You’ll probably notice a sharp drop in your toddler’s appetite after his first birthday. Suddenly he’s picky about what he eats, turns his head away after just a few bites, or resists coming to the table at mealtimes. It may seem as if he should be eating more now that he’s so active, but there’s a good reason for the change. His growth rate has slowed, and he really doesn’t require as much food now.
Your toddler needs about 1,000 calories a day to meet her needs for growth, energy, and good nutrition. If you’ve ever been on a 1,000-calorie diet, you know it’s not a lot of food. But your child will do just fine with it, divided among three small meals and two snacks a day. Don’t count on her always eating it that way, however, because the eating habits of toddlers are erratic and unpredictable from one day to the next. She may eat everything in sight at breakfast but almost nothing else for the rest of the day. Or she may eat only her favorite food for three days in a row, and then reject it entirely. Or she may eat 1,000 calories one day, but then eat noticeably more or less on the subsequent day or two. Your child’s needs will vary, depending on her activity level, her growth rate, and her metabolism.
As a general rule, it’s a real mistake to turn mealtimes into sparring matches to get him to eat a balanced diet. Besides, the harder you push him to eat, the less likely he is to comply. Instead, offer him a selection of nutritious foods at each sitting, and let him choose what he wants. Vary the tastes and consistencies as much as you can.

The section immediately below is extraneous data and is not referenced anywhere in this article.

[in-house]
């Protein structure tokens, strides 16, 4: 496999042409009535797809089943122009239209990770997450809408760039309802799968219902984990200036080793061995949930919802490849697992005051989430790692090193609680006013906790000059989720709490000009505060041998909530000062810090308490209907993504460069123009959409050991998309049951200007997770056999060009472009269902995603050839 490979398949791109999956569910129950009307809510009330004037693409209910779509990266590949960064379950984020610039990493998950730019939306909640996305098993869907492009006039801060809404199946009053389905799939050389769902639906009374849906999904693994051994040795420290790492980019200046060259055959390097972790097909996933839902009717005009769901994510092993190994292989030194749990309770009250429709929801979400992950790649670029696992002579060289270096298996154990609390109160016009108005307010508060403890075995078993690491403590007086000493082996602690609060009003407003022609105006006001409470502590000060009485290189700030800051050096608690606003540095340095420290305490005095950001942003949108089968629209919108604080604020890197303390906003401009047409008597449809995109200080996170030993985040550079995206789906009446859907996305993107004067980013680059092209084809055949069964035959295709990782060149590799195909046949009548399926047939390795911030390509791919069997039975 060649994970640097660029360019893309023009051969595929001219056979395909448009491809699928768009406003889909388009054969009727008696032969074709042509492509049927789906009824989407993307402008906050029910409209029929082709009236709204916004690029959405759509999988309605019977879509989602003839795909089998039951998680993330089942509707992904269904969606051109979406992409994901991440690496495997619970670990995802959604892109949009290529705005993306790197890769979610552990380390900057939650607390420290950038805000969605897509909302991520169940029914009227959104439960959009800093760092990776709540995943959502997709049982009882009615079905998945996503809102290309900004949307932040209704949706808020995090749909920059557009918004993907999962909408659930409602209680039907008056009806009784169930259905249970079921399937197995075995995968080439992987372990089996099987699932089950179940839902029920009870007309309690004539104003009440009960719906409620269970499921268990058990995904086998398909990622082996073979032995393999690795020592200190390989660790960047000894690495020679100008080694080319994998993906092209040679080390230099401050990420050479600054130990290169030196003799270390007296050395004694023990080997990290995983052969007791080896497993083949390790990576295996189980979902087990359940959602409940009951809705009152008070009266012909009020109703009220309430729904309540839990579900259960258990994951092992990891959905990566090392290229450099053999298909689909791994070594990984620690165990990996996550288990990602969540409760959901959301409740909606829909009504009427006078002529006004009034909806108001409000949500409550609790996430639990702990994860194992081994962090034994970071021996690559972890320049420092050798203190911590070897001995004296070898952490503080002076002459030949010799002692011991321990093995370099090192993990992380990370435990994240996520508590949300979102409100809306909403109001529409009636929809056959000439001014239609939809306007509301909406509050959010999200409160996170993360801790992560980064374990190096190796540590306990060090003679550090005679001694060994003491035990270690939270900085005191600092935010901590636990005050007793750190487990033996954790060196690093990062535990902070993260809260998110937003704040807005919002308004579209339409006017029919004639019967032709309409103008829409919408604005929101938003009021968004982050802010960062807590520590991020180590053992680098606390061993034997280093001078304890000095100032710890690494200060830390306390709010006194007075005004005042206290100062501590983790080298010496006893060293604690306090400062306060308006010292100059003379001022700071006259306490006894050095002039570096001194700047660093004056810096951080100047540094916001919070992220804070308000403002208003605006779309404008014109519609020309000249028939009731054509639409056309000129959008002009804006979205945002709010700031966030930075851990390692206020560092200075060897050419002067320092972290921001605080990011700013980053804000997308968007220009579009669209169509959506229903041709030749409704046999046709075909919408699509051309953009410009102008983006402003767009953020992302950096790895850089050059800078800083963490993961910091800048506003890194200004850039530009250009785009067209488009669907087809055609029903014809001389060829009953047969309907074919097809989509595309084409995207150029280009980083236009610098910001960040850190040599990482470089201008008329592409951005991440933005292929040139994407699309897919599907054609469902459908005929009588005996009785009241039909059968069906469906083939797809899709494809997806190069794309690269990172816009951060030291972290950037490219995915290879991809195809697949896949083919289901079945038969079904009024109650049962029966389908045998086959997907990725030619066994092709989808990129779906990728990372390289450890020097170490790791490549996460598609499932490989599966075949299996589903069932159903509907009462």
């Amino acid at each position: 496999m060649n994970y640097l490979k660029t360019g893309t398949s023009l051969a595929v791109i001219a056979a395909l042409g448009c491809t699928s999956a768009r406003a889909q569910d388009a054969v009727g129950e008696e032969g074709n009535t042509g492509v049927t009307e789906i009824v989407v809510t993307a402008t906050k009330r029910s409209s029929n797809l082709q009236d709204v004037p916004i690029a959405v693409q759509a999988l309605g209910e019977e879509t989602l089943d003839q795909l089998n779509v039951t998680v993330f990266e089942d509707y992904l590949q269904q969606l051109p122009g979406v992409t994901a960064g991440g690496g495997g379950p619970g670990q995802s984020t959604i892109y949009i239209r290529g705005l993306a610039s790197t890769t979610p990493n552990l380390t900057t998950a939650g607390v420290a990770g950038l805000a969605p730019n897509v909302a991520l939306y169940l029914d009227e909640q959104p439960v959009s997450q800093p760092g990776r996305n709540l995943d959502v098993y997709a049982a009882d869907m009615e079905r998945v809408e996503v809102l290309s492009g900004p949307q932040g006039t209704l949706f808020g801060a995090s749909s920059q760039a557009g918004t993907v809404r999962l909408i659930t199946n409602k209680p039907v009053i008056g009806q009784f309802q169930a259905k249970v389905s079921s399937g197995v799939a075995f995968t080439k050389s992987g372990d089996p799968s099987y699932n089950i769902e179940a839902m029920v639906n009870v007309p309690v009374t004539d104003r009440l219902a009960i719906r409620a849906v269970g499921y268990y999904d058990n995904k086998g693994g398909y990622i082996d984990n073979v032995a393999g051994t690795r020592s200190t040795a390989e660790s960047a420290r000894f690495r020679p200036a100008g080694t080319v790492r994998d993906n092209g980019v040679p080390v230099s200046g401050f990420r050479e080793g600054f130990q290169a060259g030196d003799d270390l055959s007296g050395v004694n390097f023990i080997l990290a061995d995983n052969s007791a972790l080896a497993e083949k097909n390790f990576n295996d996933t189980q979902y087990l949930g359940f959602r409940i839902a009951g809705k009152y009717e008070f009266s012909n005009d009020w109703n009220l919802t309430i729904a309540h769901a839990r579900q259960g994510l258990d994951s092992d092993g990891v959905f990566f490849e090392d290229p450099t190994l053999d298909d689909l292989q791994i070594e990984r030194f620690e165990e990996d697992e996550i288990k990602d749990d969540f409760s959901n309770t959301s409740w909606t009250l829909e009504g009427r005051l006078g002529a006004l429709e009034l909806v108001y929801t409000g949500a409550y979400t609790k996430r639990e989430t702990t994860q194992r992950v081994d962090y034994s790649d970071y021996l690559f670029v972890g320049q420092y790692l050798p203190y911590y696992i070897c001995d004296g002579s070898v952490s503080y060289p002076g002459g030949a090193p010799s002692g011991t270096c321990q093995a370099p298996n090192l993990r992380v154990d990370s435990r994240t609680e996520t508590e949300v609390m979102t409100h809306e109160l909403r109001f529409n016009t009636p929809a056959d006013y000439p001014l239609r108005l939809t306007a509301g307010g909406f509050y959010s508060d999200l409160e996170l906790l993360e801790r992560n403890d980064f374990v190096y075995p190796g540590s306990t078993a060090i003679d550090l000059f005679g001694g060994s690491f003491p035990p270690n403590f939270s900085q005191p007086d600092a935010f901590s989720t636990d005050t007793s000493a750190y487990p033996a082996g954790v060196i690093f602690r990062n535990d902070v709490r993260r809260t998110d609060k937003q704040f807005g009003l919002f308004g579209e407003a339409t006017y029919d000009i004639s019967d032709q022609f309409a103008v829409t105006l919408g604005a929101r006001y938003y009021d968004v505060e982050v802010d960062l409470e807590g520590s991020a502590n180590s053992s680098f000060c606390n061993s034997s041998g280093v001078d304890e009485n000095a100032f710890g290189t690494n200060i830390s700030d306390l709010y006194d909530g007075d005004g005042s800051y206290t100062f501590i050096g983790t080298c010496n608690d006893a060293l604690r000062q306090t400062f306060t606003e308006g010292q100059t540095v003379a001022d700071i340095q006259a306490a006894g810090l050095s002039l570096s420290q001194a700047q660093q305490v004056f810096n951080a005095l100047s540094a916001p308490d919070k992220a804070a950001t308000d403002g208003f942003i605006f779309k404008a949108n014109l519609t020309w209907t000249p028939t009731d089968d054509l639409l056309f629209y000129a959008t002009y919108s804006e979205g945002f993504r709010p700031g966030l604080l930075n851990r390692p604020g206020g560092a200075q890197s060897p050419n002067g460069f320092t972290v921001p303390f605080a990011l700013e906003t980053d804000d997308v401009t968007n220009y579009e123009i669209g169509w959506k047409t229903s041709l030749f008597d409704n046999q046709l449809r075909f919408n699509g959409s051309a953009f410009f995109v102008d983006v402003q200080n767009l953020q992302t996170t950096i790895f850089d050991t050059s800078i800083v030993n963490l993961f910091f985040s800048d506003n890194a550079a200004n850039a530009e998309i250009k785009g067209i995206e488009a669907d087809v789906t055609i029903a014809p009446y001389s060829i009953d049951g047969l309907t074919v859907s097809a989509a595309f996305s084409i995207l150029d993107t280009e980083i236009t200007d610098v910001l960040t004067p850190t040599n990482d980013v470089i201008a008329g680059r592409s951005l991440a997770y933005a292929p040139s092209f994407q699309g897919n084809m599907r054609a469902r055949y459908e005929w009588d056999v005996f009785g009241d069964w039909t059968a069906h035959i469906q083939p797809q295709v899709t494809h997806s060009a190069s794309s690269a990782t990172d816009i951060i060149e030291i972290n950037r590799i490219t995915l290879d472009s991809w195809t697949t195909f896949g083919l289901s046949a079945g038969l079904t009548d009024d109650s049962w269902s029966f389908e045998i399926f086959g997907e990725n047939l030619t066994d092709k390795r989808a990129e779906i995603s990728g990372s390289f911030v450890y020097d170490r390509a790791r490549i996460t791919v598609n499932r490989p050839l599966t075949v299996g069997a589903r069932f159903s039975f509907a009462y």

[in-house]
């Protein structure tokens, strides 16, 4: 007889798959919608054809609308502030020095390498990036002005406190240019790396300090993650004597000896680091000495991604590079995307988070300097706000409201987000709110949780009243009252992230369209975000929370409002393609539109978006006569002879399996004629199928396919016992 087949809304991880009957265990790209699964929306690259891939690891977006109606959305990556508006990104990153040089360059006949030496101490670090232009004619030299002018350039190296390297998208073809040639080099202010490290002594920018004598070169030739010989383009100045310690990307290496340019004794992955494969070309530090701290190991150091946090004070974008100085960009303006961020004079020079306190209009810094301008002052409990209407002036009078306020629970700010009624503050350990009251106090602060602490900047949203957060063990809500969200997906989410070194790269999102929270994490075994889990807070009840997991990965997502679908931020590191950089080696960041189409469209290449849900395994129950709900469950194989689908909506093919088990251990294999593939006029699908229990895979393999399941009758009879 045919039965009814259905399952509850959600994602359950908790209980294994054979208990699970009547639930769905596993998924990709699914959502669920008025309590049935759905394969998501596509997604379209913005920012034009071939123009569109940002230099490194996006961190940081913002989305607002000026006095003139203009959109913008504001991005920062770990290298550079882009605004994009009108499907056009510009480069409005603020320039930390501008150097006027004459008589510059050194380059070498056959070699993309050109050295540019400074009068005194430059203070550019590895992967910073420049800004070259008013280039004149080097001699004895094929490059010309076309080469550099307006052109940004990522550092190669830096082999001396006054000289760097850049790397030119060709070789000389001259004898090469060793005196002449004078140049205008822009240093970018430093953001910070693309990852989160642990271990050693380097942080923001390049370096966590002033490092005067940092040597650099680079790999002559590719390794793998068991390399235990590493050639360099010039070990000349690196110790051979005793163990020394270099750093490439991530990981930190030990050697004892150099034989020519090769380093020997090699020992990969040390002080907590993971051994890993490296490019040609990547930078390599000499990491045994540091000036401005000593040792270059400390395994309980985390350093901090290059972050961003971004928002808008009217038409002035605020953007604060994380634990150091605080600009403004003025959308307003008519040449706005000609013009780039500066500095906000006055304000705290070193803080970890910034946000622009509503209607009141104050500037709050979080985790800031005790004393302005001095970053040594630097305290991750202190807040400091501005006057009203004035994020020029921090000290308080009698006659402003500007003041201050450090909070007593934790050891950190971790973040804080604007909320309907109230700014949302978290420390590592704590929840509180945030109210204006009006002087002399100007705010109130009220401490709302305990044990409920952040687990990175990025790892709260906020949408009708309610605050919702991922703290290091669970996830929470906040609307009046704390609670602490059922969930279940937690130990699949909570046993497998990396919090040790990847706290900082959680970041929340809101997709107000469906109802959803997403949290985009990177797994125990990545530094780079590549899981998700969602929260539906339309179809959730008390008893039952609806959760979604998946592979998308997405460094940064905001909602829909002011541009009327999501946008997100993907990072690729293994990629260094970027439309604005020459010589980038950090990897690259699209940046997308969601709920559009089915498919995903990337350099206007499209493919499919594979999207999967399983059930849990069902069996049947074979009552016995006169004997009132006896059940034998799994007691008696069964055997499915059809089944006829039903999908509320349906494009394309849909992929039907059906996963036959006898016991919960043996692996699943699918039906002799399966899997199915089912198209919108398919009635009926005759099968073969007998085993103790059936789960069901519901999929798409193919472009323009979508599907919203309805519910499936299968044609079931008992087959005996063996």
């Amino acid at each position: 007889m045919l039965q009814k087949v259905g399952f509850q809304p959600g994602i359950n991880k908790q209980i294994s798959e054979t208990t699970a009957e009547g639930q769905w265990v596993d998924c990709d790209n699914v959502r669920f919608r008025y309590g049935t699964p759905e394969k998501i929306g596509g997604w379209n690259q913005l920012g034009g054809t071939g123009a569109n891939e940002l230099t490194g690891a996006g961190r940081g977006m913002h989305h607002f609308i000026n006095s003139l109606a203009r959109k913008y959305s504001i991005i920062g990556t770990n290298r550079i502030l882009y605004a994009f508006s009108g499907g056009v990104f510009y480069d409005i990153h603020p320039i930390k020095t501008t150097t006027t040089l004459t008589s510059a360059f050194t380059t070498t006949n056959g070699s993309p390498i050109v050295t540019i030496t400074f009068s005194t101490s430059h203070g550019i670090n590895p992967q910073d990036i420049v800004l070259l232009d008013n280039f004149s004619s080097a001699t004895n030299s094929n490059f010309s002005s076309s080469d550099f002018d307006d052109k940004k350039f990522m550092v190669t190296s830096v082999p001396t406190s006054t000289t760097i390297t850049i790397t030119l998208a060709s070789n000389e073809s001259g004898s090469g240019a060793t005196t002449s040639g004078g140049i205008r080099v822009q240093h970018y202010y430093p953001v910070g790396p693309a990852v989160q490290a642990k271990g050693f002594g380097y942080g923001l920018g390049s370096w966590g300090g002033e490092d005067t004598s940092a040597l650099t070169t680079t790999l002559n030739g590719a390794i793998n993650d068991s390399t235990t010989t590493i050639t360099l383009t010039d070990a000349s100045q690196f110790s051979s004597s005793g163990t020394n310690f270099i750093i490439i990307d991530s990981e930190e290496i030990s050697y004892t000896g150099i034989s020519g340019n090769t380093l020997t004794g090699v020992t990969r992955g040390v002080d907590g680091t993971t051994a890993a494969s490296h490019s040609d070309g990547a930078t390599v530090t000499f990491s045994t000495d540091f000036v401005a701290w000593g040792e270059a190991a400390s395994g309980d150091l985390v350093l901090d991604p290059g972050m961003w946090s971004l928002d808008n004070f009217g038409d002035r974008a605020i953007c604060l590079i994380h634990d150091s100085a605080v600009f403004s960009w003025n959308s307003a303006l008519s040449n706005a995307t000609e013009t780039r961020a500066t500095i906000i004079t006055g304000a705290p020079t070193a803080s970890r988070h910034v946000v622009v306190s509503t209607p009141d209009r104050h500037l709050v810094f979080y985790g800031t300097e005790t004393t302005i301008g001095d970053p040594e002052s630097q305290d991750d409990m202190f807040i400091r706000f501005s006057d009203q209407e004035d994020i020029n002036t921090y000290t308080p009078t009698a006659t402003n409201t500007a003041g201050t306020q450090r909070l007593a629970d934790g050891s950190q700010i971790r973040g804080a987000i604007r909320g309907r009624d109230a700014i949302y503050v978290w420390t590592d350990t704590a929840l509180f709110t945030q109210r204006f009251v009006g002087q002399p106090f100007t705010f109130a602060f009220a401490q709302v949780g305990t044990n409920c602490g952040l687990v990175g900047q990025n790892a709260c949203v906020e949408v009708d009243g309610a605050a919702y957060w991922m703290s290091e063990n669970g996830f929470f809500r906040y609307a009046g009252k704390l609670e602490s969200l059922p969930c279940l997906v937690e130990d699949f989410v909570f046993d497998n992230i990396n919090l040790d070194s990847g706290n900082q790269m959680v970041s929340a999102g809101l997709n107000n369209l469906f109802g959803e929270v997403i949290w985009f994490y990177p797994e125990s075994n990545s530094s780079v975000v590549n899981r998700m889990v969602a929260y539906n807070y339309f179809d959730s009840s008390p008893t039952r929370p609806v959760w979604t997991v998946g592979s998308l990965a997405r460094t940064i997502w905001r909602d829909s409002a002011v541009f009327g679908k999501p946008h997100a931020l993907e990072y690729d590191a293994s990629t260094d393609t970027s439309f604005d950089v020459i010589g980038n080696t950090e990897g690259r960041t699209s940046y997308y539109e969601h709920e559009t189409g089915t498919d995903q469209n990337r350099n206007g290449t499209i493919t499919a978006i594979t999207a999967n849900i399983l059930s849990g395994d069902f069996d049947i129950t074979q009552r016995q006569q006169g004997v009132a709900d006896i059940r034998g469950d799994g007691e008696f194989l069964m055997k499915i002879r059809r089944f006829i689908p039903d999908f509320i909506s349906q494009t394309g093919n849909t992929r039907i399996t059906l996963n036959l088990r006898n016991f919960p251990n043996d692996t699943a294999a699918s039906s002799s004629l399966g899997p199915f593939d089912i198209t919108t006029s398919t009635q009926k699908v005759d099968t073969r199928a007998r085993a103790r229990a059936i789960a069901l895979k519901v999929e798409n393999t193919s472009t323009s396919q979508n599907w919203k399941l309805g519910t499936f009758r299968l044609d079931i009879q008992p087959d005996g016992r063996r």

If she rejects everything, you might try saving the plate for later when she’s hungry. However, don’t allow her to fill up on cookies or sweets after refusing her meal, since that will just fuel her interest in empty-calorie foods (those that are high in calories but relatively low in important nutrients, such as vitamins and minerals) and diminish her appetite for nutritious ones. Beware of foods marketed for toddlers that are high in sugar.
There is no nutritional value to fruit juice and sweetened beverages. We recommend that your child only be offered milk and water with juice as a special treat.
When planning your child’s menu, remember that cholesterol and other fats are very important for his normal growth and development, so they should not be restricted during this period. Babies and young toddlers should get about half of their calories from fat. You can gradually decrease the fat consumption once your child has reached the age of two (lowering it to about one-third of daily calories by ages four to five). Offer 12-20 ounces of whole milk each day. More than 20 ounces of milk a day can interfere with the absorption of iron and can cause iron deficiency anemia. As well, excess milk consumption can interfere with your baby’s appetite for other nutritious foods.
Your little one can still choke on chunks of food that are large enough to plug his airway. Keep in mind that children don’t learn to chew with a grinding motion until they’re about four years old. In his second year of life, make sure anything you give him is mashed or cut into small, easily chewable pieces. Never offer him peanuts, whole grapes, cherry tomatoes (unless they’re cut in quarters), carrots, seeds (i.e., processed pumpkin or sunflower seeds), whole or large sections of hot dogs, meat sticks, or hard candies (including jelly beans or gummy bears), or chunks of peanut butter (it’s fine to thinly spread peanut butter on a cracker or bread). Hot dogs and carrots in particular should be quartered lengthwise and then sliced into small pieces. Also make sure your toddler eats only while seated and supervised by an adult.
A vitamin D supplement of 400 IU per day is recommended for all children.